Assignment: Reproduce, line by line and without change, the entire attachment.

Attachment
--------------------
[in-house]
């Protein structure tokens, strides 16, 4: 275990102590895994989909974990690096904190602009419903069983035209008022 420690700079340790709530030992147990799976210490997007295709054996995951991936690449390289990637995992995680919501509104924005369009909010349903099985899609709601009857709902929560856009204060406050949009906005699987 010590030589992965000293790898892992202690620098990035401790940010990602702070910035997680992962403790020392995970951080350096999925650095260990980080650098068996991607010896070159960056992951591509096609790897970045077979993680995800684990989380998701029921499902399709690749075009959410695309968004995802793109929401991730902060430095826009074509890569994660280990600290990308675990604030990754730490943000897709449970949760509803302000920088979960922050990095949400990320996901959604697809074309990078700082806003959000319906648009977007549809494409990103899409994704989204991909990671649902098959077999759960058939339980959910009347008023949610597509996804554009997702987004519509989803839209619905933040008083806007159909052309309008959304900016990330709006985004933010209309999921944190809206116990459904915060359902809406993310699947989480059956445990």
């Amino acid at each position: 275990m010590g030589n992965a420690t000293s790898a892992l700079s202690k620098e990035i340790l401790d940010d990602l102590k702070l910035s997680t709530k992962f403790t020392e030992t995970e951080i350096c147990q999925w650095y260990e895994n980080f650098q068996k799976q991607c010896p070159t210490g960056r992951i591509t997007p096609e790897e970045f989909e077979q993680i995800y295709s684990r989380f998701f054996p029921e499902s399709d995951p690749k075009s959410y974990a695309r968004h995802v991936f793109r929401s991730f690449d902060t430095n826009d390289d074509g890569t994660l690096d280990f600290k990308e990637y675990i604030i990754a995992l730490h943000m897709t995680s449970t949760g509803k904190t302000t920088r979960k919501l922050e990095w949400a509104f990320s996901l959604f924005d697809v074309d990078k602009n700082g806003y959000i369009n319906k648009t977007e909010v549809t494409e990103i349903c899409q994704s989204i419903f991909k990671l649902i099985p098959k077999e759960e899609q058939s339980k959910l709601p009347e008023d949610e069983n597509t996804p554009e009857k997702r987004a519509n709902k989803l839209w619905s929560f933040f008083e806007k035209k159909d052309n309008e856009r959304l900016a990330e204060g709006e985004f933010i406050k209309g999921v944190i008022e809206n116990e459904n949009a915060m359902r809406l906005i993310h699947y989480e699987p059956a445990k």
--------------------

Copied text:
[in-house]
């Protein structure tokens, strides 16, 4: 275990102590895994989909974990690096904190602009419903069983035209008022 420690700079340790709530030992147990799976210490997007295709054996995951991936690449390289990637995992995680919501509104924005369009909010349903099985899609709601009857709902929560856009204060406050949009906005699987 010590030589992965000293790898892992202690620098990035401790940010990602702070910035997680992962403790020392995970951080350096999925650095260990980080650098068996991607010896070159960056992951591509096609790897970045077979993680995800684990989380998701029921499902399709690749075009959410695309968004995802793109929401991730902060430095826009074509890569994660280990600290990308675990604030990754730490943000897709449970949760509803302000920088979960922050990095949400990320996901959604697809074309990078700082806003959000319906648009977007549809494409990103899409994704989204991909990671649902098959077999759960058939339980959910009347008023949610597509996804554009997702987004519509989803839209619905933040008083806007159909052309309008959304900016990330709006985004933010209309999921944190809206116990459904915060359902809406993310699947989480059956445990």
């Amino acid at each position: 275990m010590g030589n992965a420690t000293s790898a892992l700079s202690k620098e990035i340790l401790d940010d990602l102590k702070l910035s997680t709530k992962f403790t020392e030992t995970e951080i350096c147990q999925w650095y260990e895994n980080f650098q068996k799976q991607c010896p070159t210490g960056r992951i591509t997007p096609e790897e970045f989909e077979q993680i995800y295709s684990r989380f998701f054996p029921e499902s399709d995951p690749k075009s959410y974990a695309r968004h995802v991936f793109r929401s991730f690449d902060t430095n826009d390289d074509g890569t994660l690096d280990f600290k990308e990637y675990i604030i990754a995992l730490h943000m897709t995680s449970t949760g509803k904190t302000t920088r979960k919501l922050e990095w949400a509104f990320s996901l959604f924005d697809v074309d990078k602009n700082g806003y959000i369009n319906k648009t977007e909010v549809t494409e990103i349903c899409q994704s989204i419903f991909k990671l649902i099985p098959k077999e759960e899609q058939s339980k959910l709601p009347e008023d949610e069983n597509t996804p554009e009857k997702r987004a519509n709902k989803l839209w619905s929560f933040f008083e806007k035209k159909d052309n309008e856009r959304l900016a990330e204060g709006e985004f933010i406050k209309g999921v944190i008022e809206n116990e459904n949009a915060m359902r809406l906005i993310h699947y989480e699987p059956a445990k």